Scholarship named after ‘extraordinary woman’

  • Fight for justice: Eleanor Joyce Simmons' 11-year fight for compensation after a motorist drove her off a Sandys road and caused her to lose the use of her right harm ended with a rejection at the Privy Council in 1987. Her loss led to the creation in 1990 of the Motor Insurance Fund to provide compensation for people injured in accidents where the person who caused the accident was uninsured (Photograph supplied)

    Fight for justice: Eleanor Joyce Simmons' 11-year fight for compensation after a motorist drove her off a Sandys road and caused her to lose the use of her right harm ended with a rejection at the Privy Council in 1987. Her loss led to the creation in 1990 of the Motor Insurance Fund to provide compensation for people injured in accidents where the person who caused the accident was uninsured (Photograph supplied)


An “extraordinary” woman whose court case set a new standard for compensation of accident victims is to be remembered with a scholarship in her name.

Eleanor Simmons, who died on December 21 at age 83, lost the use of her right arm in a devastating 1978 crash, but was undeterred as a single mother looking after herself and her family of five.

Her funeral today at the West End will be used by her family to raise funds for an award as tribute to her fighting spirit and charitable personality.

Ms Simmons, originally a traffic warden, was known to many through her service as the Government switchboard operator for 21 years.

Her daughter, Deeanda Bannister, said her mother was an example of someone with “a handicap and with pain who never complained about it”.

She said that with just one arm, Ms Simmons peeled potatoes, cooked lavish meals for guests, hung out washing on her line, and loved to swim.

A lifelong Sandys resident, Ms Simmons kept her own house on Hog Bay Level “immaculate” and only began to need her children’s help last year.

She sewed her own pillowcases, painted the house’s interior herself, and was “not a person who wanted people to feel sorry for her”.

The scholarship in her memory will reflect her philanthropic spirit, Ms Bannister added.

“She loved to bake sugar cookies, rolling them with one hand, and she would give them away for any charity or bake sale — she thought nothing of it.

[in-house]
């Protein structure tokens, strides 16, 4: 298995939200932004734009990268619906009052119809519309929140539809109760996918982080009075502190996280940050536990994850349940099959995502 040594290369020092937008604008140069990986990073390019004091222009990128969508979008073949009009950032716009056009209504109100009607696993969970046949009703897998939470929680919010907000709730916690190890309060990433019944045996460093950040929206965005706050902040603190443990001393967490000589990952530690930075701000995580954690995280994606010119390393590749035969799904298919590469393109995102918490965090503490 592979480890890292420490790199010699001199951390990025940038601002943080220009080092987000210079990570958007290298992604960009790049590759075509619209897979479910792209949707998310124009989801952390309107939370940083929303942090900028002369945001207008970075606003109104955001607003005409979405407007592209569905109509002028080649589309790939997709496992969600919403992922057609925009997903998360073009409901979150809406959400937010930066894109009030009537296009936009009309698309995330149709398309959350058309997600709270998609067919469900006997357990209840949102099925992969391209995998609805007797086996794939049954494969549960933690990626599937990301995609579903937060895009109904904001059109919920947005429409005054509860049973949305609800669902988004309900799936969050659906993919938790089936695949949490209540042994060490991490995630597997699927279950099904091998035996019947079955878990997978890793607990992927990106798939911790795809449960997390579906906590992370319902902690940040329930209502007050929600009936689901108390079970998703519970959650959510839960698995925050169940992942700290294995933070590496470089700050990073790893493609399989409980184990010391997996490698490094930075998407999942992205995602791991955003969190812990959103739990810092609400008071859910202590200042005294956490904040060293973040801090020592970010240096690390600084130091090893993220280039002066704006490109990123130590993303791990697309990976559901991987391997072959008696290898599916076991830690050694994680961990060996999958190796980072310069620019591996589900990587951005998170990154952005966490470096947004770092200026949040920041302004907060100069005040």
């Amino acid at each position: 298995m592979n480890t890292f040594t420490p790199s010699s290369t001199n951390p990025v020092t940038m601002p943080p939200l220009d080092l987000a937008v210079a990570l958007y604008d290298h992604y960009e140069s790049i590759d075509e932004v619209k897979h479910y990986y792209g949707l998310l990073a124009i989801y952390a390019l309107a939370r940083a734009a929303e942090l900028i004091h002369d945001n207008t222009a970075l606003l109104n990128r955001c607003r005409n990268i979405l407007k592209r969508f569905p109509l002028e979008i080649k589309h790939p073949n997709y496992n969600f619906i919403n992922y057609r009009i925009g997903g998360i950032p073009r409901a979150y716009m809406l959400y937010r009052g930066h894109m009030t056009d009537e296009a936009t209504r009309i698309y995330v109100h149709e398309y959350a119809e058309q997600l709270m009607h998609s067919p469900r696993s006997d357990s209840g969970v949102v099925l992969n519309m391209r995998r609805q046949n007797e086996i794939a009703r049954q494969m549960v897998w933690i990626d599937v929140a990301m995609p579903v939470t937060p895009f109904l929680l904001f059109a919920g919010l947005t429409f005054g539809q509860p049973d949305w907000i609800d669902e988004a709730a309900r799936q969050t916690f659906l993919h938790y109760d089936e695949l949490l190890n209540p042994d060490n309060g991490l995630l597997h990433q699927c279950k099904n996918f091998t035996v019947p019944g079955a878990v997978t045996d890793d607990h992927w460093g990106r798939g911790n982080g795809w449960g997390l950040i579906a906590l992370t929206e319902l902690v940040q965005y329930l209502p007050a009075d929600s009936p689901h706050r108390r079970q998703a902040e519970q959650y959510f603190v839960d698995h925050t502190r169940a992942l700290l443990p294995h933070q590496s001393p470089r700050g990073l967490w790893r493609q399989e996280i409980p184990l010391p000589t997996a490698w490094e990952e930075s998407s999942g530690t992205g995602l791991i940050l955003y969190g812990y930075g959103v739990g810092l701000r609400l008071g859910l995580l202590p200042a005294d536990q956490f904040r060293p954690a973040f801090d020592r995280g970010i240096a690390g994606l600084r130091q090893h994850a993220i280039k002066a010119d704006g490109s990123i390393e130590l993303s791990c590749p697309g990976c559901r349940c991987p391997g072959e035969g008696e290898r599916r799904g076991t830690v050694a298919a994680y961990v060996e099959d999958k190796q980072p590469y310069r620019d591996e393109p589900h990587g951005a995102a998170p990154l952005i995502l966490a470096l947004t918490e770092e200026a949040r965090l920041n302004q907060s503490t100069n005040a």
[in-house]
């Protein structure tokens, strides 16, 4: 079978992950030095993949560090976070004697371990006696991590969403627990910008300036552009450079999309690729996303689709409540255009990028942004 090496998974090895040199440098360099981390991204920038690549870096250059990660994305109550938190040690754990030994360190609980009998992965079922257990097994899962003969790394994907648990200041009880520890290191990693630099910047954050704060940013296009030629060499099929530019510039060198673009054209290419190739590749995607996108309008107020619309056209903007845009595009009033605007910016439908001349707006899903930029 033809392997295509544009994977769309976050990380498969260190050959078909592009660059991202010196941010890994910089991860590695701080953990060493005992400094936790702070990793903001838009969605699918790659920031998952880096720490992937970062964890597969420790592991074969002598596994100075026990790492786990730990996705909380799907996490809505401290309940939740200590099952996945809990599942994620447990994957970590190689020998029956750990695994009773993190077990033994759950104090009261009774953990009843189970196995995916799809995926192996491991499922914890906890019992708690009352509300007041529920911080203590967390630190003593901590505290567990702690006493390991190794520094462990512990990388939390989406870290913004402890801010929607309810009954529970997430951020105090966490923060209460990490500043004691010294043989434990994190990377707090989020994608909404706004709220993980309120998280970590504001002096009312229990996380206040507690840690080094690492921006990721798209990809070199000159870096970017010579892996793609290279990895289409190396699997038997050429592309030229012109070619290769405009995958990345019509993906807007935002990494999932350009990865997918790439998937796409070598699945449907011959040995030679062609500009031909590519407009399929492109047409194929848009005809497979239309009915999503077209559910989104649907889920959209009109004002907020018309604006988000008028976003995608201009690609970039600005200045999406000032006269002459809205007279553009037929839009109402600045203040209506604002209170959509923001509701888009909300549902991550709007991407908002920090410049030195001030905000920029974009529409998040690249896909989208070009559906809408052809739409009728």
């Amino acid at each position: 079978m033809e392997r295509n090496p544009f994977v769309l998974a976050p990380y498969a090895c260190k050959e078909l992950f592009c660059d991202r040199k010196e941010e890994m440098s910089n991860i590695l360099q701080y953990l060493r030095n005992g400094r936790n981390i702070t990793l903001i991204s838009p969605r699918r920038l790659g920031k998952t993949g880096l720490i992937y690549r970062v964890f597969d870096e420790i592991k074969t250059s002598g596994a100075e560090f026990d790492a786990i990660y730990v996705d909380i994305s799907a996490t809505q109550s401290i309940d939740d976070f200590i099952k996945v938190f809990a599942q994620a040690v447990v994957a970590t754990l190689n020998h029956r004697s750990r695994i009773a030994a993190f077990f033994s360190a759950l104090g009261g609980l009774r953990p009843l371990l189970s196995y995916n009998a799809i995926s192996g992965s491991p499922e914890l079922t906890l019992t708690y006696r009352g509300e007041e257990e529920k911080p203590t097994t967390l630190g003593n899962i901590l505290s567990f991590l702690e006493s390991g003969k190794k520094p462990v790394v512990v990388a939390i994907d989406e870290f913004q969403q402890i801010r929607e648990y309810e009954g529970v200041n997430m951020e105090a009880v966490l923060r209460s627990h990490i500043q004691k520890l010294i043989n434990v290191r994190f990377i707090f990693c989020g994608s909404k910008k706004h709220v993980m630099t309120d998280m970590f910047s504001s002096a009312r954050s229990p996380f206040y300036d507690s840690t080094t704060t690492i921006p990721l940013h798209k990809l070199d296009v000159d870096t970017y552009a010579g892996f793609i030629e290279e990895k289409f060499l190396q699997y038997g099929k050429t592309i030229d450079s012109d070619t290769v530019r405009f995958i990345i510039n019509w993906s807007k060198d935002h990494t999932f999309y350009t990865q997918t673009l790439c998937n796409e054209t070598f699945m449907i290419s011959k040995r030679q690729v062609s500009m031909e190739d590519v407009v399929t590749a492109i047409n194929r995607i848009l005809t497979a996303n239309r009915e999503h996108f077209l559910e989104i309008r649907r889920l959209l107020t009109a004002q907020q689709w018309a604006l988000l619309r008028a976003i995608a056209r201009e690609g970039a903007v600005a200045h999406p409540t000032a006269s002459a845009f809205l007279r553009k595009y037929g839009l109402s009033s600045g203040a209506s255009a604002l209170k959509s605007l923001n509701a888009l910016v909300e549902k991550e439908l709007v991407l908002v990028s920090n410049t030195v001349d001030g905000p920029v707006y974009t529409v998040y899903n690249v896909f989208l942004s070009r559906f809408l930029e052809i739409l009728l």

“She loved to give to others through her infirmity, which we found phenomenal.

“We would like the scholarship to have perpetual meaning — the recipient’s criteria should be to have financial need and to have done community service.”

The memorial service at Fort Scaur in Sandys at 10am will be followed by a sea burial to reflect her love of the ocean.

In lieu of flowers, the family has asked for donations to the educational fund of the charity Phenomenal People, run by her daughter, Margaret Giloth.

Ms Simmons had three other children: Stanley Simmons, Bryan Simmons and the late Alfred Simmons. In 1978, Ms Simmons was knocked off the road by a car as she road her motorcycle near Mangrove Bay.

The limb never functioned again. The other driver was uninsured, and Ms Simmons’s 11-year fight for compensation ended at the Privy Council in 1987.

The council ruled that insurers should pay less than a quarter of the $100,000 agreed damages — but it was a landmark nonetheless, according to Trevor Moniz, her lawyer. Mr Moniz, an Opposition MP, called her a “lovely, very deserving person” and said he had taken her case pro bono.

Mr Moniz said: “We lost the case, but out of it the Motor Insurance Fund was created in 1990. It provides compensation for people injured in accidents where the person who caused the accident was uninsured.”

Mr Moniz said Ms Simmons’s case “provided impetus to deal with this issue and bring Bermuda into modern times”.

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Published Jan 5, 2019 at 8:00 am (Updated Jan 5, 2019 at 11:03 am)

Scholarship named after ‘extraordinary woman’

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